Junko Morimoto was lucky to be home sick from school on the day that the nuclear bomb known as “Little Boy” destroyed Hiroshima 70 years ago.
“I was hit by a thunderous flash and an explosion of sound,” she recalled in a children’s book she wrote so even the youngest in our society would know the dangers of nuclear weapons. “My eyes burnt — everything went black. I held my sister. Everything faded away — I thought I was dying.”
The then 13-year-old’s home was flattened. The neighbourhood destroyed. Everything and nearly everyone she knew was torn apart, burnt or destroyed. The thunderous crash killed 360 of her school friends who went to classes on that hot August day. Skin fell like rags from those burnt in the blast. A neighbour was trapped in a drain when he died, only to remain there for weeks. Within five years, half a million people had died in Hiroshima and Nagasaki, which was destroyed three days later on August 9, 1945, by a nuclear bomb with the codename of Fat Man. Both were dropped by US Air Force B-29 Superfortress bombers, the first by the Enola Gay and the second on Nagasaki by Bock’s Car (often called the forgotten plane).
An Allied correspondent stands in the rubble of a building that once was a movie theatre in Hiroshima, on Sepember 8, 1945, two days after the first nuclear weapon ever used in warfare was dropped by the US. Photo: Stanley Troutman
New Red Cross data released on Thursday shows that even 70 years after the atomic blasts, Japanese hospitals treat thousands of survivors each year, mostly for cancer which has caused two-thirds of deaths. In the past 12 months, the Red Cross hospitals treated nearly 11,000 survivors.
The full impact of the blast on the survivors and their children who are now reaching 50 years of age, is still not fully known, Dr Masao Tomonaga, the director of the Japanese Red Cross Nagasaki Atomic Bomb Hospital and a survivor told Fairfax Media this week.
As well as suffering higher rates of cancer, new research by the Red Cross hospitals showed survivors who had lived close to the epicentres were also 1.5 times more likely to suffer from heart attacks and angina.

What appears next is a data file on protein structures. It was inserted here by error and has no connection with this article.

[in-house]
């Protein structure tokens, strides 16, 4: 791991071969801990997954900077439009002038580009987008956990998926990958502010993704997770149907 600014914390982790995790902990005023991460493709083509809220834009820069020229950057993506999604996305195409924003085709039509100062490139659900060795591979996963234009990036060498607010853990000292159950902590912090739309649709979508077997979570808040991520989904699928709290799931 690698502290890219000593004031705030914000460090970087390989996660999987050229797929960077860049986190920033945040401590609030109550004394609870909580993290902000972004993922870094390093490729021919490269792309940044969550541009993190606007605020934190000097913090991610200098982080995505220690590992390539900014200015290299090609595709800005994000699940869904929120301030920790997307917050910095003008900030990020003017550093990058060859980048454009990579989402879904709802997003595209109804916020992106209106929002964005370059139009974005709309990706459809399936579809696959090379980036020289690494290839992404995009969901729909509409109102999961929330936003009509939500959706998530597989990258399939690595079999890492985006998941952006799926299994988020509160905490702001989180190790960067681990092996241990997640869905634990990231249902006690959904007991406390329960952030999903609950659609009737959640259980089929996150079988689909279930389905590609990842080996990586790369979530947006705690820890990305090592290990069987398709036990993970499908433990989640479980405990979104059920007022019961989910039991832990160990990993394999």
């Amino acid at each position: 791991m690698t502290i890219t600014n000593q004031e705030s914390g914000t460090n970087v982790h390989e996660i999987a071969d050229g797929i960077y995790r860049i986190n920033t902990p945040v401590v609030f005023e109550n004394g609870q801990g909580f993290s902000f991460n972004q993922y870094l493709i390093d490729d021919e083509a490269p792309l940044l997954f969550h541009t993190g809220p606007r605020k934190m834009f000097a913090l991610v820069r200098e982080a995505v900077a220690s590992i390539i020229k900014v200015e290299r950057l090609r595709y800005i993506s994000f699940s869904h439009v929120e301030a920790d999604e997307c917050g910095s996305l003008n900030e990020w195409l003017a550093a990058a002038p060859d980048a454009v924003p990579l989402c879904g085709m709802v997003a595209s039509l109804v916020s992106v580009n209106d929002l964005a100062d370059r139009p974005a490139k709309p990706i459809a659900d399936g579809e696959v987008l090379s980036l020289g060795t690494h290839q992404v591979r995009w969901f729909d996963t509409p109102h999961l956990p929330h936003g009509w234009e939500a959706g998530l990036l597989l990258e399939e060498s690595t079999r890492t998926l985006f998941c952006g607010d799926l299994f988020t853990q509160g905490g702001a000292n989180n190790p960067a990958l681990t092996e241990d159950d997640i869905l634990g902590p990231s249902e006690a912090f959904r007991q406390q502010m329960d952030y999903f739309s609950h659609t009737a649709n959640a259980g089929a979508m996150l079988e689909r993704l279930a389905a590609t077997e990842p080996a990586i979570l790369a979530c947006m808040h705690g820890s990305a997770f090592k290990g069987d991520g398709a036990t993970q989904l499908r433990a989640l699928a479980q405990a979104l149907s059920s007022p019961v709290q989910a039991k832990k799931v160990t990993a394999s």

“I couldn’t imagine (these results) before we started this research some 65 years ago (when the hospitals were built.) This means atomic bomb radiation is a life-long effect, with evidence of a life-long susceptibility to cancers, leukaemia and heart attacks,” Dr Tomonaga said.
Of the 16,000 nuclear weapons held today, 1800 are launch ready and any one would make Little Boy or Fat Man “look tiny” and wipe out a city like Sydney, said Robert Tickner, the CEO of the Australian Red Cross. No country or medical service could handle the immediate or long-term impacts, including the millions who would go hungry, Red Cross research has found.
Mr Tickner is calling on Australians and their leaders to support a ban on nuclear weapons for humanitarian reasons.
The author Junko Morimoto drawing as a young girl near what became the Hiroshima Peace Memorial. Photo: Junko Morimoto
“If the world has moved on biological and chemical weapons as illegal weapons of war, if we have moved on clusters, landmines and had conventions to tackle those to deal with them as a weapon of war, what madness is it that we have not taken a similar stand on nuclear weapons.They are the standout greatest threat to the planet,” he said.
Around 113 countries have now signed the Austrian Pledge to prohibit and eliminate nuclear weapons because of their unacceptable humanitarian consequences. The federal government hasn’t signed, but the ALP ‘s new party platform, amended at last month’s conference, agrees to “prohibiting and eliminating nuclear weapons is a humanitarian imperative.”
Until that ban, the 83-year-old Mrs Morimoto – who with her older sister are the only two known survivors of the blasts in Australia – will keep telling and retelling her story whenever and wherever she can. After she reads the story to schoolchildren, she makes them promise to never make or go to war.
Writing My Hiroshima, the sixth of 14 children’s books she has written, was the hardest thing she had done, she said, bringing tears as she drew her younger self. With a non-malignant brain tumour causing her to lose balance, she is increasingly aware that time is running out for all the hibakusha or bomb-affected people.
Aware that many of the 190,000 living survivors of Hiroshima and Nagasaki are dying or ill, Mrs Morimoto feels compelled to tell her story while she can. “Very few of those (survivors who are still living) can tell what happened. So it is very important to share my experience on every opportunity,” said Mrs Morimoto at her home in Sydney across from a busy primary school.